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EWA KWIATKOWSKA


THE INFLUENCE OF RENAL FAILURE AND RENAL REPLACEMENT
THERAPY ON THE ACTIVITY OF ERYTHROCYTE SODIUM-PROTON
EXCHANGER

Summary
Glucose metabolism in erythrocytes (RBC) is the source of NADPH and other reducing equivalents necessary to maintain normal levels of reduced glutathione (GSH) which plays a crucial role in the defense against oxidative stress. In haemodialyzed (HD) patients, oxidation reactions dominate over defense reactions. The use of dialysis fluid without glucose can contribute to such an imbalance. Decreased activity of the sodium-proton exchanger (NHE) is one of the results of reactive oxygen forms acting on RBC. The present study enrolled 49 patients haemodialyzed with a glucose-free dialysis fluid, 26 patients haemodialyzed with 5 mmol/L glucose in the dialysis fluid and 48 controls. NHE activity in RBC was measured using Orlow’s method. GSH concentration in RBC was determined with a spectrophotometer. For in vitro studies, RBC obtained after HD were incubated in pre-dialysis plasma and NHE activity was measured thereafter. No change in NHE activity and a significant increase (p < 0.001) in GSH concentration in RBC were noted after HD with a glucose-containing fluid. HD with a glucose-free fluid resulted in a signi.cant decrease in NHE activity (p < 0.001) and GSH concentration (p < 0.001) in RBC. NHE activity (p < 0.001) and GSH concentration (p < 0.05) after HD were found to depend on the presence of glucose in the dialysis fluid. A positive correlation between GSH concentration and NHE activity after HD was found (p < 0.05). NHE activity after incubation of post-dialysis RBC in pre-dialysis plasma did not change in patients dialyzed with glucose and increased to pre-dialysis values in patients dialyzed with a glucose-free fluid. Conclusion: Decreased NHE activity in RBC after glucose-free HD is accompanied by decreased GSH concentration caused by lack of glucose in the dialysis fluid.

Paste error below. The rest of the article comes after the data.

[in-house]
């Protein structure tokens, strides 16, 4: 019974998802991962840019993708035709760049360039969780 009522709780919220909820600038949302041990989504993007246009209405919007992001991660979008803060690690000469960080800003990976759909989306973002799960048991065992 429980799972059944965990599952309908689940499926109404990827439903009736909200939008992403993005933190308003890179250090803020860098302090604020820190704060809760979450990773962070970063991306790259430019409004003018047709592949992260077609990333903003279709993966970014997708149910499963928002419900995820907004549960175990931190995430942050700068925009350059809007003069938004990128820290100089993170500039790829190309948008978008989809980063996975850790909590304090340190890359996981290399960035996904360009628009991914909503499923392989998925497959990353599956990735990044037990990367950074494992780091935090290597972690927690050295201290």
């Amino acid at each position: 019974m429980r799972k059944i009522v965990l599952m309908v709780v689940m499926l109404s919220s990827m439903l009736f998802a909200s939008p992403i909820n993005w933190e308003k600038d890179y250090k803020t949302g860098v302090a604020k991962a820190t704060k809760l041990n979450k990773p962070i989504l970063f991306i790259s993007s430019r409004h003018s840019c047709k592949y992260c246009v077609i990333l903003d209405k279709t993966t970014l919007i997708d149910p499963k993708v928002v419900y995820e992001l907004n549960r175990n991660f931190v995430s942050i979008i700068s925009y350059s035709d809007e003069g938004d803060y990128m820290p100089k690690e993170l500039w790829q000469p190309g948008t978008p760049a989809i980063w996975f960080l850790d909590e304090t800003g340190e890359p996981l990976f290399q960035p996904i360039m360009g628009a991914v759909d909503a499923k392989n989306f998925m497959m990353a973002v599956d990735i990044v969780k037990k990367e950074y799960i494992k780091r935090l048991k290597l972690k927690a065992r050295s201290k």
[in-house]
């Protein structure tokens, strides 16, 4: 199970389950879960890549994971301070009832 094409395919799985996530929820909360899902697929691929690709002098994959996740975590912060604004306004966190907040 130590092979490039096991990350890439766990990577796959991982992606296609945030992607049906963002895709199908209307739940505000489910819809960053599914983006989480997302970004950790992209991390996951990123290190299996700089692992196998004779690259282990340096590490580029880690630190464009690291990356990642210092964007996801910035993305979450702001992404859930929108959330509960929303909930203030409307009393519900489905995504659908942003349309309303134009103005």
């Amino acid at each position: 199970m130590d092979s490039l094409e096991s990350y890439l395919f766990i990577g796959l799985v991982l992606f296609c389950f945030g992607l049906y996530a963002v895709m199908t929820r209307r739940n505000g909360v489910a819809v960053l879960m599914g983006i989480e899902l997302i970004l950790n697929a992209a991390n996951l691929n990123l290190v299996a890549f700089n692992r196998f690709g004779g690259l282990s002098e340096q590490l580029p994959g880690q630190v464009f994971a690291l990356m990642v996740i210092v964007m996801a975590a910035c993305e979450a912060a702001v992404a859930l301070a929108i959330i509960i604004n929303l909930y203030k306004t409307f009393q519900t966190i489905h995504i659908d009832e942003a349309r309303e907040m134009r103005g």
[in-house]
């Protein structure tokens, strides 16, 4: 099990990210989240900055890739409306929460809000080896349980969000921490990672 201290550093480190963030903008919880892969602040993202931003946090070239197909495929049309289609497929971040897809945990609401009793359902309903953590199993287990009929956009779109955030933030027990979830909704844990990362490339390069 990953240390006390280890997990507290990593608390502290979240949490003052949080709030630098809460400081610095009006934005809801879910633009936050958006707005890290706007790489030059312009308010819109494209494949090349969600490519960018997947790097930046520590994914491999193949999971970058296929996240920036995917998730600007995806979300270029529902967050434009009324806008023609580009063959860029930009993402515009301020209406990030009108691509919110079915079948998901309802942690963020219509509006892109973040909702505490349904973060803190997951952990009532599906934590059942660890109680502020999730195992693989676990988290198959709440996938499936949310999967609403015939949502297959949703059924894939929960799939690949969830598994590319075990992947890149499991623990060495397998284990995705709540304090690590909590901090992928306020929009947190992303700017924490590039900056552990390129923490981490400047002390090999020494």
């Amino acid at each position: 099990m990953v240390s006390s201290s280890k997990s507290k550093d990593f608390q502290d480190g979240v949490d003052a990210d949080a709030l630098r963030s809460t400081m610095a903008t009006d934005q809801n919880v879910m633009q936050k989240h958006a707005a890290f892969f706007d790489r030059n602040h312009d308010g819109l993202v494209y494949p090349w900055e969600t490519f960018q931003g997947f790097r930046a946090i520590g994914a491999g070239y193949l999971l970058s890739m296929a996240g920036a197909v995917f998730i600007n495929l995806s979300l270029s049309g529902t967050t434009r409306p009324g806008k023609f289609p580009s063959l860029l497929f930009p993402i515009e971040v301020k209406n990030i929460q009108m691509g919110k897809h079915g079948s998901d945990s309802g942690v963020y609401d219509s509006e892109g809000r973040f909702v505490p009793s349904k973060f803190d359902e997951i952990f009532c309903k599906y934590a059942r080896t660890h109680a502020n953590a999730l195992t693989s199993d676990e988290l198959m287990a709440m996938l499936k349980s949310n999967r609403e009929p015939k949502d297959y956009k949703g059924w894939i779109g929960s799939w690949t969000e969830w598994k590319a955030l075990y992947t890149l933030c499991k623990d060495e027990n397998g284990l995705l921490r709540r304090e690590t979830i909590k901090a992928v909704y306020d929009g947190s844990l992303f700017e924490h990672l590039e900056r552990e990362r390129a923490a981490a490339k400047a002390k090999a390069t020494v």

K e y w o r d s : sodium-proton exchanger – erythrocyte – haemodialysis – oxidative stress – chronic renal failure – cyclosporine A – uremic toxins.

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